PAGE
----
Now that you've added this property, you can view a full breakdown of the purchase information, cash flow and investment returns on the Property Analysis page:
Tip: Hover over the question mark icon next to any metric to view its description and calculation formula.
You'll notice that many metrics, like the NOI and cash flow, will show a total amount for the entire building, as well as a per-unit amount below it.
If you need to edit any of the parameters of this deal later, go to the Purchase Worksheet page from the property menu on the left side:
Viewing Long-Term Buy & Hold Projections
While the Property Analysis page shows the numbers for the first year, you may want to see how this property will perform in the future as well.
Click the Buy & Hold Projections link from the menu on the left side to view buy & hold projections for up to 35 years:
By default, this page will show projected numbers for years 1, 2, 3, 5, 10, 20 and 30. You can view projections for other years by opening the dropdown at the top right:
Tip: Scroll the data table left and right to view information for additional years.
Once you've added a new multi-family or commercial property, it will remain in your account and you can come back to it at any time from the property list:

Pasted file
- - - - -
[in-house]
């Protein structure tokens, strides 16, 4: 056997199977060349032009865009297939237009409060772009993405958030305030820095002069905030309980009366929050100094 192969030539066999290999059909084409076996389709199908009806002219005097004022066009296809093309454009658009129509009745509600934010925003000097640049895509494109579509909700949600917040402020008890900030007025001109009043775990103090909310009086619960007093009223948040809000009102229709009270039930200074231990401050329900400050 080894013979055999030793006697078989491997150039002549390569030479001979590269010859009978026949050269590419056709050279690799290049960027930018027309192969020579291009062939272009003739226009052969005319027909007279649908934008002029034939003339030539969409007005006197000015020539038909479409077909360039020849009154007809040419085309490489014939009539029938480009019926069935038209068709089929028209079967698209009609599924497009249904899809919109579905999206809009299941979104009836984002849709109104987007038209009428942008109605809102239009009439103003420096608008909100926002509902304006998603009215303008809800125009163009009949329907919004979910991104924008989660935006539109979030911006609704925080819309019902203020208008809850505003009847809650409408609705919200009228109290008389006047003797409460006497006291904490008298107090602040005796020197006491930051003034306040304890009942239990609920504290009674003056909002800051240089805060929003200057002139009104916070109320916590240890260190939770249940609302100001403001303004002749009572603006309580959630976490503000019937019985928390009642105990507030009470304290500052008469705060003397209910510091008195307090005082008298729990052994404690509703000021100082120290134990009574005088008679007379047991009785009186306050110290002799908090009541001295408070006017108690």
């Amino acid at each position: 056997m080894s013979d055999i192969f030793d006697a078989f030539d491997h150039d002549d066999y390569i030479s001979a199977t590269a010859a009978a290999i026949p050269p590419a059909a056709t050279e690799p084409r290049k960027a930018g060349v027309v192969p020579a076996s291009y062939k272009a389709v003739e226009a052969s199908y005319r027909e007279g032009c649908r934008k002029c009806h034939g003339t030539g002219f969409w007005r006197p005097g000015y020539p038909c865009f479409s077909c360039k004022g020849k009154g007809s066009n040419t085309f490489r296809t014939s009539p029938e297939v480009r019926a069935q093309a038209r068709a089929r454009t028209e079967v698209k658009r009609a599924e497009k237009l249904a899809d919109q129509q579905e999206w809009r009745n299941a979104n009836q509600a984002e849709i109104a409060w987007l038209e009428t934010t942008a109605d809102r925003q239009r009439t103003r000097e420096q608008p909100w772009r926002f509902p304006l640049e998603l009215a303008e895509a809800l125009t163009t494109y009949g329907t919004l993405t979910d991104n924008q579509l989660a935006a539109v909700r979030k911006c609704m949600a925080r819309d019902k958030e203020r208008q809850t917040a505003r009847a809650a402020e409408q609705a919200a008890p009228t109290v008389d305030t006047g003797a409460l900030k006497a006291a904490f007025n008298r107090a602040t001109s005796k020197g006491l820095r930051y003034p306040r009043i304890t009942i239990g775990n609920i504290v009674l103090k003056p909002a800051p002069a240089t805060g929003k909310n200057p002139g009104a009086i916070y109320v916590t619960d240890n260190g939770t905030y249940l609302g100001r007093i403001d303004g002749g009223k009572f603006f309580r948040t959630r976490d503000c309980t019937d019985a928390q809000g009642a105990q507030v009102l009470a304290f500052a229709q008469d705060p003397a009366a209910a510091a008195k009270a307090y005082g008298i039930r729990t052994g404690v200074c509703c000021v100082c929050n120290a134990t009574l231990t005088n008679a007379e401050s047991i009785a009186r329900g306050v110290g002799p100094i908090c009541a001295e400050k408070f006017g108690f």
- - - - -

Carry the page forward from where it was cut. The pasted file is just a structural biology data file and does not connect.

Here are some other things you can do with this property:
View Recent Sales Comps: view a list and a map of recent comparable sales to help you estimate the ARV of this property
View Recent Rental Comps: view a list and a map of comparable rental listings to help you estimate the potential rent of this property
View Public Records & Active Listings: view up-to-date property and listing information to help you do research and watch for price changes
Calculate Your Max Offer: use the offer calculator to calculate the higher price you can offer to the seller to meet your investment targets
Look Up Its Property Owner: view the name(s) and contact information of the current owner(s) of this property
Share a Property Report: create and share a professional property report with your lenders, partners or clients
Check This Property Against Your Criteria: customize your target investment criteria and see if this property meets it
Analyze Alternative Strategies: quickly copy this property to analyze different acquisition or financing strategies
Compare This Property With Others: compare this property side-by-side with other potential investments to help you find the best deals